’Globalism’ was one of the busier buzzwords of the 80s. The concept
was nowhere more stridently touted than in adland where it was left to
JWT’s then chairman, Jeremy Bullmore, to take an opposing view. Where,
he wanted to know, was all this global business coming from? Name a few
truly international products, he argued, and that’s just what you have -
a few. Benetton, Coca-Cola, Marlboro, Mars, McDonald’s. Then what?
Bullmore compared the corporate globe to a Battenburg cake: each market
went all the way through but it was a pretty thin market each time. He
forecast that competition and the marketplace would remain what they had
always been - local and national.
Global ideology seeped through to some clients, resulting in a parade of
’globaldegook’ on our TV screens. Others allowed local advertising
excellence to hold sway over global decisions. Frito-Lay was one - until
last Thursday, when it stunned DDB by handing Walkers to its fellow
Omnicom network, BBDO, after a pitch called by Steve Reineround, head of
The pitch aimed to centralise all forms of communication, achieving
worldwide and vertical integration for a complex arrangement of brands.
Lays (Walkers in the UK), Doritos and Cheetos are the worldwide brands,
then there are hundreds of smaller snack brands and others acquired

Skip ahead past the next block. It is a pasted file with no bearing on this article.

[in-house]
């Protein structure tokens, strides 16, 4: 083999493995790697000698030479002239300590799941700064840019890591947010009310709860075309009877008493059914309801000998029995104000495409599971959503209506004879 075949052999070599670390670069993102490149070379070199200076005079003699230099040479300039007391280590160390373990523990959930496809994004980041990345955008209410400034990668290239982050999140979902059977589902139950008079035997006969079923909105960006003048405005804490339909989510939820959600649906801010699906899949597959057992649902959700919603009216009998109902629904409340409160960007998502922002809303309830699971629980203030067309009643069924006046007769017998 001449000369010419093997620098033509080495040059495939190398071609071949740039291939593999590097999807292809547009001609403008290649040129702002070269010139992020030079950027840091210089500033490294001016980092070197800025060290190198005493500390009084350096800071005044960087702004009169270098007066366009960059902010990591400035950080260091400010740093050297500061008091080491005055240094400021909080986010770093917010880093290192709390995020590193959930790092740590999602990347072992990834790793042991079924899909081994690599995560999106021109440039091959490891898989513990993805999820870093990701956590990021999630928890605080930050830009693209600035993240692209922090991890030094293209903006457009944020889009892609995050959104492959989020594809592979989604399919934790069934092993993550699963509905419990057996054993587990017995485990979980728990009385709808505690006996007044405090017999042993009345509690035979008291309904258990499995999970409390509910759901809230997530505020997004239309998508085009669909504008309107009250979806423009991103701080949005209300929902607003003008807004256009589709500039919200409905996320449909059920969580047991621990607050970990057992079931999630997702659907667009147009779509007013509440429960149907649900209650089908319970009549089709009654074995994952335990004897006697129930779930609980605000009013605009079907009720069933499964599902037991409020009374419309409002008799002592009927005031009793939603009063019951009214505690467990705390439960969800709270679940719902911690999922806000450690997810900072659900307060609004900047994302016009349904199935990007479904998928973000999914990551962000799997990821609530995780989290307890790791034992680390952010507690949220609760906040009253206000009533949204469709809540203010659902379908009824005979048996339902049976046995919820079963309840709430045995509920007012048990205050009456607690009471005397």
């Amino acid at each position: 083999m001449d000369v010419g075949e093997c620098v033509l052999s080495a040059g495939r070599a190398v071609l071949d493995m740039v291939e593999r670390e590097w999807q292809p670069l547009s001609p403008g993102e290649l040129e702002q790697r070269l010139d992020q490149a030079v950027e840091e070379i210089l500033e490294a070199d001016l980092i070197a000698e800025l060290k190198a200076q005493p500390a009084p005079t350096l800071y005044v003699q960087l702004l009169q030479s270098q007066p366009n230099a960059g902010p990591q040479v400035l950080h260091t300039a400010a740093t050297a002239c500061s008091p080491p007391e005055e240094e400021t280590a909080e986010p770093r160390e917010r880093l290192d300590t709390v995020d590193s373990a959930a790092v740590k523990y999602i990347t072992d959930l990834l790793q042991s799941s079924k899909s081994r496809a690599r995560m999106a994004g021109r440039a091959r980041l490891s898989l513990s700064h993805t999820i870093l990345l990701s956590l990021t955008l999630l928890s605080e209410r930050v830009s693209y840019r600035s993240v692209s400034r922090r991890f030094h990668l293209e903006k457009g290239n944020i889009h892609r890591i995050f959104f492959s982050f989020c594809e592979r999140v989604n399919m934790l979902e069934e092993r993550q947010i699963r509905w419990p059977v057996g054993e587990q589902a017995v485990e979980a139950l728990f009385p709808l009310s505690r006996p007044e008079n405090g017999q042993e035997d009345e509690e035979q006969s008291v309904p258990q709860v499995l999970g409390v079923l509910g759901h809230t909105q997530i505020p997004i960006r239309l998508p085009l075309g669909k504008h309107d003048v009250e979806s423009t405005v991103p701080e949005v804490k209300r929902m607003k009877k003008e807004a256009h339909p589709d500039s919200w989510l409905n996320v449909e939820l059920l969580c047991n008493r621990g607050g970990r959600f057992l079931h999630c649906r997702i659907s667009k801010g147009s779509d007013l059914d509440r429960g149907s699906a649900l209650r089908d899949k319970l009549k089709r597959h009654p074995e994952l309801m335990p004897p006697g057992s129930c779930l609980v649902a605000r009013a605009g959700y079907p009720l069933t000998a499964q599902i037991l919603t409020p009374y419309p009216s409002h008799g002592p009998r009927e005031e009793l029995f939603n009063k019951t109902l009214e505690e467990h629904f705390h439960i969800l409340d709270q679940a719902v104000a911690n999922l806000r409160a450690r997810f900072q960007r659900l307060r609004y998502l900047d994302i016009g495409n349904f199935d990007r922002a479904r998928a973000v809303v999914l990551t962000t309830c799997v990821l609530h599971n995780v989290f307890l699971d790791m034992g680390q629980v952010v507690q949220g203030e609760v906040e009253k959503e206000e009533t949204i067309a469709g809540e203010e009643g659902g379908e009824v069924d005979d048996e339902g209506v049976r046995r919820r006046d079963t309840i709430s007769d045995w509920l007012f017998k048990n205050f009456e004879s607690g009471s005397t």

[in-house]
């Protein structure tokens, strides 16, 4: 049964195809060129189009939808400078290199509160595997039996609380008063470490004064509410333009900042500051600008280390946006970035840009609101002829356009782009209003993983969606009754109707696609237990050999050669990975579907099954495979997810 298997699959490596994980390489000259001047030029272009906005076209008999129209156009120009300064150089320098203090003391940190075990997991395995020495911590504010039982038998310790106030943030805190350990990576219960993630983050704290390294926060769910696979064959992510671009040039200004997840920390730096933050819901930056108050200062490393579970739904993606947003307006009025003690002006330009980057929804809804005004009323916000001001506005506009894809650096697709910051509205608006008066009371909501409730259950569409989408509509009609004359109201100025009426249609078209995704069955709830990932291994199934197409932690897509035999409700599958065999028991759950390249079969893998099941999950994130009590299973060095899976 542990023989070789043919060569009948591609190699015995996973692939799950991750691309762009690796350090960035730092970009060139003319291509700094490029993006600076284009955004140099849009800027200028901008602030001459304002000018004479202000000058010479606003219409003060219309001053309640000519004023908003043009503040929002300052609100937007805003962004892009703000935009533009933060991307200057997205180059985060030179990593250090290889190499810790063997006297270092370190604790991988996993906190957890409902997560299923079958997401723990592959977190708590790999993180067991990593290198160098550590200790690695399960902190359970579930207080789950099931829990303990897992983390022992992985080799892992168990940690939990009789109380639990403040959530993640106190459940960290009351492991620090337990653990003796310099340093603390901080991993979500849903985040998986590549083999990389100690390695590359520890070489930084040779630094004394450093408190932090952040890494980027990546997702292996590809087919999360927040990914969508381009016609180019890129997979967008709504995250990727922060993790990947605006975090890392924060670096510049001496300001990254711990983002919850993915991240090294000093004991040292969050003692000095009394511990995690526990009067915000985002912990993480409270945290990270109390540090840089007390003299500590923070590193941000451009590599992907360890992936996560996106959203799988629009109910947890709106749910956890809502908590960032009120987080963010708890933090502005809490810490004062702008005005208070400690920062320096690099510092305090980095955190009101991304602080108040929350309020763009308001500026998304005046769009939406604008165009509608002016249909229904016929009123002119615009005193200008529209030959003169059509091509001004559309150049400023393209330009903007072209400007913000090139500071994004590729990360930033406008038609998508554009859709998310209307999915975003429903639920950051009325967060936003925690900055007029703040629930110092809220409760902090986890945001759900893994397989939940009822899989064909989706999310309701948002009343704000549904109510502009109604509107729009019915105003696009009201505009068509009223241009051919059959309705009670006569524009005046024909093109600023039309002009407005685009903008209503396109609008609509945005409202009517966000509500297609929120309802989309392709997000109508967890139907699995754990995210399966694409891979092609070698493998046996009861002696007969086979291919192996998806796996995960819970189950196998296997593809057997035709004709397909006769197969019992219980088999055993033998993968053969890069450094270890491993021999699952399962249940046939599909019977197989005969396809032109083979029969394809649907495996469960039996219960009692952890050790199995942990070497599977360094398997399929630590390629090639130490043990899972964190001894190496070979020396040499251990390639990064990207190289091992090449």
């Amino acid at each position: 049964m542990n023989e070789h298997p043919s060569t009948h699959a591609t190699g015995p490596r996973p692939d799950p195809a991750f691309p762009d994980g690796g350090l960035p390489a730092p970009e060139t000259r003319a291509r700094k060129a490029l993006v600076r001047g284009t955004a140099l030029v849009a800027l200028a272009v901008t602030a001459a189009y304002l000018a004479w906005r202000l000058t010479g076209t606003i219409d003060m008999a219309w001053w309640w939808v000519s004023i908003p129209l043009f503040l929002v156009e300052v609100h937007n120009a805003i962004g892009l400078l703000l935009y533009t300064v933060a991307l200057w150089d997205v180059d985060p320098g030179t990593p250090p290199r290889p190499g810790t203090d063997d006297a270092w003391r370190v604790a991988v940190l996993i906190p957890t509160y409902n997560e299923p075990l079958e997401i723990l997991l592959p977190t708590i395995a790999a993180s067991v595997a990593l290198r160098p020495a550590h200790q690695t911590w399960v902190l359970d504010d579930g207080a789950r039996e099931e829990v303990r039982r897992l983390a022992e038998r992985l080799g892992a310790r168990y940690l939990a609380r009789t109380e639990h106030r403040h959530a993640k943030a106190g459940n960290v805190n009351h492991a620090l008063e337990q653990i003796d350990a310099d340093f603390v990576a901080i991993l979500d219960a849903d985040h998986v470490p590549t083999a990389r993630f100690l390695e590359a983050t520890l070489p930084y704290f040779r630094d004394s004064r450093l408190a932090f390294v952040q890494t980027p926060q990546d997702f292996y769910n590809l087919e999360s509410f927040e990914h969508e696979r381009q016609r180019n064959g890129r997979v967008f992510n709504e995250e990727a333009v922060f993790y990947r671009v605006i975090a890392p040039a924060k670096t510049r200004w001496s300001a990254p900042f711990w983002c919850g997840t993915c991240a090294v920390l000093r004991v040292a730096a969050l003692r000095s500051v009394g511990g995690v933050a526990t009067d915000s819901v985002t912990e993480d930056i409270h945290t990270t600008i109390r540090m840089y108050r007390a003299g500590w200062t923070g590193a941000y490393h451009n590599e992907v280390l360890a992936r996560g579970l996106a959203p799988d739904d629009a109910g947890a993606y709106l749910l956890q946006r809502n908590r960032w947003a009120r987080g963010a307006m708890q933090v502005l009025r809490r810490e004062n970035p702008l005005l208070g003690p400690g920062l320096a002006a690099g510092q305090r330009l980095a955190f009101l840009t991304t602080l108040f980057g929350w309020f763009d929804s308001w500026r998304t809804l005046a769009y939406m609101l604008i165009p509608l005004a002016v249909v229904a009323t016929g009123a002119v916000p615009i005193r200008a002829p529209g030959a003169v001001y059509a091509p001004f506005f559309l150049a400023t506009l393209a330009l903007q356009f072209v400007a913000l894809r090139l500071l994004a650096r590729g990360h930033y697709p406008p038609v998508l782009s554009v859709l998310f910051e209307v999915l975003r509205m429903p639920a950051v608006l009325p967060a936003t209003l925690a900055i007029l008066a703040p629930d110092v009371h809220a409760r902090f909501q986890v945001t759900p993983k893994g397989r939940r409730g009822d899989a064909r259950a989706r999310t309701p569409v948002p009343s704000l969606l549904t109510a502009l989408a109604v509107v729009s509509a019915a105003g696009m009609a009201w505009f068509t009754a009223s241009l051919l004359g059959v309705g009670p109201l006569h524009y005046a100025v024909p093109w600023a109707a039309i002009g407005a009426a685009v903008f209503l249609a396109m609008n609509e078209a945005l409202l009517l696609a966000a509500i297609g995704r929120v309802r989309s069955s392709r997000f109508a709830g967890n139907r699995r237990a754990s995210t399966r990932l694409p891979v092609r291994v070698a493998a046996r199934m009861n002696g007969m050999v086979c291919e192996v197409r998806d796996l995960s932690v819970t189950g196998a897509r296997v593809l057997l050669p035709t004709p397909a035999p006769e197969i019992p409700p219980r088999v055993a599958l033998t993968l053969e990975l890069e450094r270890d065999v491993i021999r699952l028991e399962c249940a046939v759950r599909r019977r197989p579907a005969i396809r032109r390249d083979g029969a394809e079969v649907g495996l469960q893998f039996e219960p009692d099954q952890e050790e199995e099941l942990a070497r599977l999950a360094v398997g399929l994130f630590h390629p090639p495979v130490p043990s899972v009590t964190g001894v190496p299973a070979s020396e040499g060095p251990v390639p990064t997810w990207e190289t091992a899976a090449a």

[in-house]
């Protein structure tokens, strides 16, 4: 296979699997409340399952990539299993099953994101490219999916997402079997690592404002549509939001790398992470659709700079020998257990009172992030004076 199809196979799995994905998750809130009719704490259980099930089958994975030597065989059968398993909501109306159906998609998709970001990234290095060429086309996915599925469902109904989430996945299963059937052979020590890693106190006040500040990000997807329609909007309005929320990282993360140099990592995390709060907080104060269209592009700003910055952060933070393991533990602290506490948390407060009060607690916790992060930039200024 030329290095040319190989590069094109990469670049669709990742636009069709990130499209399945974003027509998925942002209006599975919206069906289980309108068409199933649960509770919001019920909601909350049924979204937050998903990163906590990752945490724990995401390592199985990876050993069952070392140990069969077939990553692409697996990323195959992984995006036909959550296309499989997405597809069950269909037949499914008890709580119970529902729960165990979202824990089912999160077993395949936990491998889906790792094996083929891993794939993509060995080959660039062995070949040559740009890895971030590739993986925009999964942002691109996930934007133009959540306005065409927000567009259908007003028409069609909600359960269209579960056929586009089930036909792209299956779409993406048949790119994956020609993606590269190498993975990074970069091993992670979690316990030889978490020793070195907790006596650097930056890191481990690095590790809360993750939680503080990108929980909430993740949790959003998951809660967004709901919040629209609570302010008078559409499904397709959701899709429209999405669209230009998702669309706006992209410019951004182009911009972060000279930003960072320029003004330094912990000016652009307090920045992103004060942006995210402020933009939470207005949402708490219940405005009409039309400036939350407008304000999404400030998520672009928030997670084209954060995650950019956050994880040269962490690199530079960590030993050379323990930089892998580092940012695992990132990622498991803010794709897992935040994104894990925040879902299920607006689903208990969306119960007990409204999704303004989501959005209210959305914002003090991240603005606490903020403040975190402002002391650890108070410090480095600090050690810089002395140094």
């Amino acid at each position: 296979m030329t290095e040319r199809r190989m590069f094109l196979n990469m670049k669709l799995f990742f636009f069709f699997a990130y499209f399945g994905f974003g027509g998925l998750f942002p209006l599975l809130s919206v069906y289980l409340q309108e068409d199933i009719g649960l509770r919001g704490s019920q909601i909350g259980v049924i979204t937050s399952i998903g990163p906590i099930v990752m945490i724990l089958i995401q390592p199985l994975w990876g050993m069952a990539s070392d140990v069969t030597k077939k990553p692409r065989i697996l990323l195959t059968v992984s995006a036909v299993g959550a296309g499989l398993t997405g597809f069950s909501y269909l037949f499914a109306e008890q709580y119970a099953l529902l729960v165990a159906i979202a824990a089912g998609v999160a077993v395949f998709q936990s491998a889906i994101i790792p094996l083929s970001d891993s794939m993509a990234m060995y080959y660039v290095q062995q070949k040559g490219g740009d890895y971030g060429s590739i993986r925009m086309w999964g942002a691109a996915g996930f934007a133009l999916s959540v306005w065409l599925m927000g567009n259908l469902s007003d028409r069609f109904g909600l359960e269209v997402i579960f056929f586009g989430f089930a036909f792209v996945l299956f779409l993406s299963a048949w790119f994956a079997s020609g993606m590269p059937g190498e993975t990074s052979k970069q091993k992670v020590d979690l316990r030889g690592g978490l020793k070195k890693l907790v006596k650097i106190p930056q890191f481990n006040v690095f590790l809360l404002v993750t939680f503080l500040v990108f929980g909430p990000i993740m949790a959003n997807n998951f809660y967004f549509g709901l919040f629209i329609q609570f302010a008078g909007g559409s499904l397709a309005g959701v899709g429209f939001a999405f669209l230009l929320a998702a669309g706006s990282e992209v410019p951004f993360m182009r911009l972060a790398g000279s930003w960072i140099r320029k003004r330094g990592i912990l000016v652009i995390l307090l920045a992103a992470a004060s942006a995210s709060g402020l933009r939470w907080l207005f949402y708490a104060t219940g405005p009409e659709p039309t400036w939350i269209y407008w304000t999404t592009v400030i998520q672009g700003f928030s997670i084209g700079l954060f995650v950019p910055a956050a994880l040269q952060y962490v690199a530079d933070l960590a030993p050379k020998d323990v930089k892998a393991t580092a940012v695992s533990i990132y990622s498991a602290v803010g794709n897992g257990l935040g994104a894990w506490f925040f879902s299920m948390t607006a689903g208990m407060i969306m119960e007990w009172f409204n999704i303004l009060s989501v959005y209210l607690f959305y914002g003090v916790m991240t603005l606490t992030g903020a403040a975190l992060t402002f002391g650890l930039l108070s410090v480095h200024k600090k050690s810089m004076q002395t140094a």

DDB, Young & Rubicam and BBDO were the contenders. DDB looked a good
bet: thanks to BMP’s success in the UK with the Lineker campaign, the
network was rewarded a year ago with the pounds 30 million pan-European
crisp account, previously split between BBDO, Y&R and DDB. Y&R also
looked promising, having enthusiastically embraced integrated marketing
with its ’whole egg’ philosophy. BBDO - whose advertising brilliance is
surpassed only by its sniffiness towards integration - looked the least
promising. Then it won.
Here’s my theory. In February, the Delaney Report ran a piece on Roger
Enrico, the chairman of Frito-Lay’s parent, PepsiCo, and his lack of an
obvious successor. As one of Enrico’s top two underlings, Reineround is
an obvious candidate, although a Pepsi source was unenthusiastic. ’He’s
a little too religious, a little too rigid and uptight ... a good
manager, but not a great marketer, and he won’t be going any further in
the organisation,’ was the indiscreet verdict.
Since then, the pitch has taken place and, rightly or wrongly, a new
vision for Frito-Lay’s marketing has been imposed. The candidate for the
top job who demonstrated his marketing vision by imposing a global
agency review? And the man who made it all happen? Step forward Steve
Reineround. It has a certain ring to it.